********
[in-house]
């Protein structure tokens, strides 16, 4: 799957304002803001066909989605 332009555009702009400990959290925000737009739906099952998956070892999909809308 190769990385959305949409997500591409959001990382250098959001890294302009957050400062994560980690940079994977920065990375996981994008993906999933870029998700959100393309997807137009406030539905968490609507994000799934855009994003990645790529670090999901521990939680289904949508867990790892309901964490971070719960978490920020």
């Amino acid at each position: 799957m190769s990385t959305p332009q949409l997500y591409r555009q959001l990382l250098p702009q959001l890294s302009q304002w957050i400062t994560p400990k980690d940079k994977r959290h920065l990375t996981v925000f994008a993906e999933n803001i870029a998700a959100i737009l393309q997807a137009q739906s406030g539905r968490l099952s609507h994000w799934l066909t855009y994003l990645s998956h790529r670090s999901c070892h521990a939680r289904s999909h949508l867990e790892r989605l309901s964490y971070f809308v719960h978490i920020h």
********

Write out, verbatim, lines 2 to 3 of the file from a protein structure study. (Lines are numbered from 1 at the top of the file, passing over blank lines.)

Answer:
């Protein structure tokens, strides 16, 4: 799957304002803001066909989605 332009555009702009400990959290925000737009739906099952998956070892999909809308 190769990385959305949409997500591409959001990382250098959001890294302009957050400062994560980690940079994977920065990375996981994008993906999933870029998700959100393309997807137009406030539905968490609507994000799934855009994003990645790529670090999901521990939680289904949508867990790892309901964490971070719960978490920020």
């Amino acid at each position: 799957m190769s990385t959305p332009q949409l997500y591409r555009q959001l990382l250098p702009q959001l890294s302009q304002w957050i400062t994560p400990k980690d940079k994977r959290h920065l990375t996981v925000f994008a993906e999933n803001i870029a998700a959100i737009l393309q997807a137009q739906s406030g539905r968490l099952s609507h994000w799934l066909t855009y994003l990645s998956h790529r670090s999901c070892h521990a939680r289904s999909h949508l867990e790892r989605l309901s964490y971070f809308v719960h978490i920020h």